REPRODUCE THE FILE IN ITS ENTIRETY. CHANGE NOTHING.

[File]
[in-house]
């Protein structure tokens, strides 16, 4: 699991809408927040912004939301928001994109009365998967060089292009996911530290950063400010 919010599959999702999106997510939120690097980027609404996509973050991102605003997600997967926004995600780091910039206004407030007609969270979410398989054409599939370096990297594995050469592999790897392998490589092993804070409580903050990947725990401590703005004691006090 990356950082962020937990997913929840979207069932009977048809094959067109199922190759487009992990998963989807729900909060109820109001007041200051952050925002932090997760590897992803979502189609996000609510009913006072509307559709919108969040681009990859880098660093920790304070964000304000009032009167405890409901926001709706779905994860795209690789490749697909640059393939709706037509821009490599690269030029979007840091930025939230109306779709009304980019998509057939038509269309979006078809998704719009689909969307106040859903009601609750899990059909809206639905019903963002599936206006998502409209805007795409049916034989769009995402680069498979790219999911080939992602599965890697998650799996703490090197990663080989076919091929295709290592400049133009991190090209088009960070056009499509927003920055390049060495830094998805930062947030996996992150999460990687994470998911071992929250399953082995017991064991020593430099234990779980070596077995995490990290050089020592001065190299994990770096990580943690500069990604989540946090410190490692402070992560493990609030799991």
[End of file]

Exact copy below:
[in-house]
């Protein structure tokens, strides 16, 4: 699991809408927040912004939301928001994109009365998967060089292009996911530290950063400010 919010599959999702999106997510939120690097980027609404996509973050991102605003997600997967926004995600780091910039206004407030007609969270979410398989054409599939370096990297594995050469592999790897392998490589092993804070409580903050990947725990401590703005004691006090 990356950082962020937990997913929840979207069932009977048809094959067109199922190759487009992990998963989807729900909060109820109001007041200051952050925002932090997760590897992803979502189609996000609510009913006072509307559709919108969040681009990859880098660093920790304070964000304000009032009167405890409901926001709706779905994860795209690789490749697909640059393939709706037509821009490599690269030029979007840091930025939230109306779709009304980019998509057939038509269309979006078809998704719009689909969307106040859903009601609750899990059909809206639905019903963002599936206006998502409209805007795409049916034989769009995402680069498979790219999911080939992602599965890697998650799996703490090197990663080989076919091929295709290592400049133009991190090209088009960070056009499509927003920055390049060495830094998805930062947030996996992150999460990687994470998911071992929250399953082995017991064991020593430099234990779980070596077995995490990290050089020592001065190299994990770096990580943690500069990604989540946090410190490692402070992560493990609030799991």